Carol Ann Riordan was the last director of the American Press Institute at its Reston headquarters. Cheryl Terio-Simon was the wife of the founder of Reston. Ralph P. Youngren, an architect, studied under Marcel Breuer at the Harvard Graduate School.
America is losing its architectural heritage, one building at a time.
Wrecking crews are pulling the final curtain on grand old theaters. Beloved churches, spiritual centers for generations of families, are being razed. Queen Anne-style homes, unapologetically ornate, are being demolished.
With each, a community loses a chapter of its history. Once a building is gone, it’s gone.
Virginia is rich with Colonial and Civil War historic sites. More recent architectural wonders, such as Eero Saarinen’s Dulles International Airport and Lake Anne Village Center in Reston, are no less significant.
A historically and architecturally significant building in Reston since 1974 is under the threat of demolition: the American Press Institute building, designed by internationally acclaimed architect Marcel Breuer.
After API merged with the Newspaper Association of America in 2012, NAA sold the building to a property management company. The building since has been empty.
On Tuesday, the Fairfax County Board of Supervisors will hold a public hearing on a developer’s rezoning application for the site. If approved, the building will be razed and replaced by townhouses and condominiums. Last month, the Fairfax County Planning Commission recommended the application be denied.
Why should the API building be spared from demolition? Breuer, a master of Modernism, designed the third Whitney Museum of American Art in New York, the UNESCO headquarters in Paris, and the Department of Housing and Urban Development building in the District, among others.
Most of Breuer’s projects were far larger than the 25,000-square-foot API building. But he was intrigued that the building’s purpose would focus on journalism training and would be in a planned community.
This was no ordinary “job”: It was a shared vision and a promise forged by Breuer, API and Reston in its early years.
The building nestles on a gentle slope, integrating with the landscape and leveraging its surroundings. Natural light creates an ever-changing show throughout the day. Breuer’s brutalist design commands attention: from the interior and exterior pre-cast concrete panels and high ceilings to his signature tubular steel chairs.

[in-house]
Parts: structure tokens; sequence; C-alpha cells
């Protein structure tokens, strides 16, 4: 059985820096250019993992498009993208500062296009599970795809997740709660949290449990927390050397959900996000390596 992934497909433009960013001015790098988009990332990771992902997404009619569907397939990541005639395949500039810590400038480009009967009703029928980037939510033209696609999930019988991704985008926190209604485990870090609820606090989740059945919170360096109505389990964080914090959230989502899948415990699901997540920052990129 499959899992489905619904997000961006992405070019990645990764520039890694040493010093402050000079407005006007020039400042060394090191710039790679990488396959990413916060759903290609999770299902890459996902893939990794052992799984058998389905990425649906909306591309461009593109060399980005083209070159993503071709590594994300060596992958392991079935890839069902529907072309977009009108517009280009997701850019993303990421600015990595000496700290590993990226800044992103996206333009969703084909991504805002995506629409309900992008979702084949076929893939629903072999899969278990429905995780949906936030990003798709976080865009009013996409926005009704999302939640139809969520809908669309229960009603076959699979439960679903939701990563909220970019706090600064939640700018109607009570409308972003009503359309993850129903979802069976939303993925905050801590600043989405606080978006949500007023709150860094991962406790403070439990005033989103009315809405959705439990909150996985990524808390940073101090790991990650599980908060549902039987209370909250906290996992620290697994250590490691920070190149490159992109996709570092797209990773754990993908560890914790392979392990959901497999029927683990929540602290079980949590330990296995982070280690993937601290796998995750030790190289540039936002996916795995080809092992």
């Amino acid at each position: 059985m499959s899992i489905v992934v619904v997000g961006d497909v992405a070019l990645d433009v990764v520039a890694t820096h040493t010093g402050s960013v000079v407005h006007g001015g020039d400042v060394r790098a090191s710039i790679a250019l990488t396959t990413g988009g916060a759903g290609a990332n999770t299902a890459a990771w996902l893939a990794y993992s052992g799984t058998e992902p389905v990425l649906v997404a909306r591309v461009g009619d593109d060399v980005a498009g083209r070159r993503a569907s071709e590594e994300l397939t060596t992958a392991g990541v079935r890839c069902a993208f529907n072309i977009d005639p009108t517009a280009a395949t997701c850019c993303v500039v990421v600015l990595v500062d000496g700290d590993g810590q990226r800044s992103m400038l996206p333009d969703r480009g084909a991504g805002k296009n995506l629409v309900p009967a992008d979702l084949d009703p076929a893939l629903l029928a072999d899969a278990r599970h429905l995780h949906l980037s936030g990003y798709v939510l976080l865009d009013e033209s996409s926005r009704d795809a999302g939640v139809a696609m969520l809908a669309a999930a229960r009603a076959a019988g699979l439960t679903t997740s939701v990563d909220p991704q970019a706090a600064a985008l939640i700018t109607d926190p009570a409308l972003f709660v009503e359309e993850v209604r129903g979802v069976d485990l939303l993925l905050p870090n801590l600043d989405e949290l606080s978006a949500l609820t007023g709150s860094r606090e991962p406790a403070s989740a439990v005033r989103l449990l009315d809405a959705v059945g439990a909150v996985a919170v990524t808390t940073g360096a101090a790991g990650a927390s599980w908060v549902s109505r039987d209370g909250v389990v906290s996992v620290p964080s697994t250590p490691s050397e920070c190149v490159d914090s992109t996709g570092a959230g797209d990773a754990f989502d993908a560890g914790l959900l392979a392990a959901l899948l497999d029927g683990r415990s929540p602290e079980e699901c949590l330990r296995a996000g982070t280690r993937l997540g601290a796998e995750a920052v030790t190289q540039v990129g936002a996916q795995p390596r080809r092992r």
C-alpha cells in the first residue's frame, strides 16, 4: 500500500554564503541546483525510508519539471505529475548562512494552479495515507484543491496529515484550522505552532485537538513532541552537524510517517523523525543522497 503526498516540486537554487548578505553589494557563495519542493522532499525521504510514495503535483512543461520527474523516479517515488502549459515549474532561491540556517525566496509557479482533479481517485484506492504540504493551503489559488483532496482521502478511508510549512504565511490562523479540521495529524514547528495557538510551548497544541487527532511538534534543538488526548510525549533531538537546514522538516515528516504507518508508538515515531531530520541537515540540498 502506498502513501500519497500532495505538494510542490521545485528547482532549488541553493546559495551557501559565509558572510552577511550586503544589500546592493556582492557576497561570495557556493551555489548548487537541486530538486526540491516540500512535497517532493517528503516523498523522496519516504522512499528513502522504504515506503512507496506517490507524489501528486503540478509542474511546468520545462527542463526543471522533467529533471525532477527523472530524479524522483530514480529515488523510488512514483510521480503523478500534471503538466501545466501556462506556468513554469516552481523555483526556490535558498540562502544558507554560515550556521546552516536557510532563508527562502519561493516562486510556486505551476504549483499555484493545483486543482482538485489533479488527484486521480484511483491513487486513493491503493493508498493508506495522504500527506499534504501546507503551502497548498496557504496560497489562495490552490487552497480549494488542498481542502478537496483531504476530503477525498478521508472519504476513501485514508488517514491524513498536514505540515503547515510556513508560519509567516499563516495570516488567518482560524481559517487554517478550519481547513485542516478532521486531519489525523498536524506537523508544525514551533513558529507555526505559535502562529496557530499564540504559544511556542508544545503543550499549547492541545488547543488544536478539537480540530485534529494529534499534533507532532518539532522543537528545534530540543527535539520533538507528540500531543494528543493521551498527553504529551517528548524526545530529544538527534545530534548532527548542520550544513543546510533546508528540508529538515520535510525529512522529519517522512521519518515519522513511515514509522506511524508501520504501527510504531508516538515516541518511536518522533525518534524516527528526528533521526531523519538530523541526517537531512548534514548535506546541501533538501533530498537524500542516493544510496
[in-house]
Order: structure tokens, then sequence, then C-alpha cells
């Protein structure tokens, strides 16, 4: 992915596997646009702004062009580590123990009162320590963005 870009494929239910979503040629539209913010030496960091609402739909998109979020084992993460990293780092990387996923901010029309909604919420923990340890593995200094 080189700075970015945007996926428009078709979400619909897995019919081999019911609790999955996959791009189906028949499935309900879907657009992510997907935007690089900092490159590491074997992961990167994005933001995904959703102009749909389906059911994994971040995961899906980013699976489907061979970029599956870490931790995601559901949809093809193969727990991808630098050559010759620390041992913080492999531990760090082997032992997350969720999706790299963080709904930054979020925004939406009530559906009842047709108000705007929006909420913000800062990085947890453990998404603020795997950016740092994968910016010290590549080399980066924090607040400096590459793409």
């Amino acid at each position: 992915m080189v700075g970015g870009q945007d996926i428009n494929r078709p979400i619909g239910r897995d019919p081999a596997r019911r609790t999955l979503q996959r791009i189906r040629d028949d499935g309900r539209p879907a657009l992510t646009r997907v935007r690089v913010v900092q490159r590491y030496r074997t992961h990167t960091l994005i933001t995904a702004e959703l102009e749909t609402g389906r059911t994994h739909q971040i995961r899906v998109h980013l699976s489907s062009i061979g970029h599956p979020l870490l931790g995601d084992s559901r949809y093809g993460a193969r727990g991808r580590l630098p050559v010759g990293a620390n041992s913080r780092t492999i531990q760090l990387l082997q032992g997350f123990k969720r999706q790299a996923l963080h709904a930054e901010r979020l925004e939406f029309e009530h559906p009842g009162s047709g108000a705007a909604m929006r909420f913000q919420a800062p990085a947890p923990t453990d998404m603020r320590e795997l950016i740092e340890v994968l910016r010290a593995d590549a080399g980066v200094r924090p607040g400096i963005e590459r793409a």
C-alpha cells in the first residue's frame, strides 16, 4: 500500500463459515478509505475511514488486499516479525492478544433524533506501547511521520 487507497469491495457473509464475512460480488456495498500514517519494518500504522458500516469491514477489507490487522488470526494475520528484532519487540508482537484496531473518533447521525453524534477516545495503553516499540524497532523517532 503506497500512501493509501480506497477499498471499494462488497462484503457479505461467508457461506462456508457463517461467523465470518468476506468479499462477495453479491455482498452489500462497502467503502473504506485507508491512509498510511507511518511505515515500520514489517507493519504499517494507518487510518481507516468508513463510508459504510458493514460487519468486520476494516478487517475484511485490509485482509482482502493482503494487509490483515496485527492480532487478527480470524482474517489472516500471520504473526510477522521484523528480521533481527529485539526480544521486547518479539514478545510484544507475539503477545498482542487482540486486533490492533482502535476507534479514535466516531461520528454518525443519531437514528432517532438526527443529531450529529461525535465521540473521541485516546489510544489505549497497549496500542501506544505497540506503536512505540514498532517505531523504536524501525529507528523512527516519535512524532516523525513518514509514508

People who attended seminars at the building had effusive praise for it, the only Breuer building in Virginia:
“A work of art.”
“Surrounded by trees as though it were gift-wrapped by Mother Nature.”
“A building that represents the very best of what Reston was designed to offer.”
Residents, architects, historians and preservationists — and nearly 1,500 petition signers agree: The building should be saved and reused.
The Fairfax County Architectural Review Board agrees: It passed a motion, sent to county officials, urgently pleading that the county “consider further historical and architectural evaluation and specific heritage resource significance of the American Press Institute building, and consider appropriate land usage that could lead to the preservation and/or adaptive reuse of the building.”
The API building is not listed on the county’s Inventory of Historic Sites. However, the ARB notes that “The lack of a comprehensive heritage resources inventory within the designated Transit Station Areas along the Silver Line corridor areas is inconsistent with the County’s stated objectives for the District,” a disservice to county residents and developers.
David Edwards, architectural historian for Virginia’s Department of Historic Resources, encourages the building’s preservation: “If the API building were to be demolished, the community and the state would lose the work of a master architect. Additionally, and maybe more importantly, Reston would lose a building that is part of its community’s distinctive architectural history” found nowhere else in the state.
The American Press Institute building is part of Reston’s rich tapestry. Given the building’s extraordinary history and architecture, Fairfax County must welcome proposals for adaptive reuse.
Great buildings should be celebrated and treasured. Communities have the responsibility and privilege of serving as their stewards. Breuer’s American Press Institute building deserves a second life, not a demolition permit.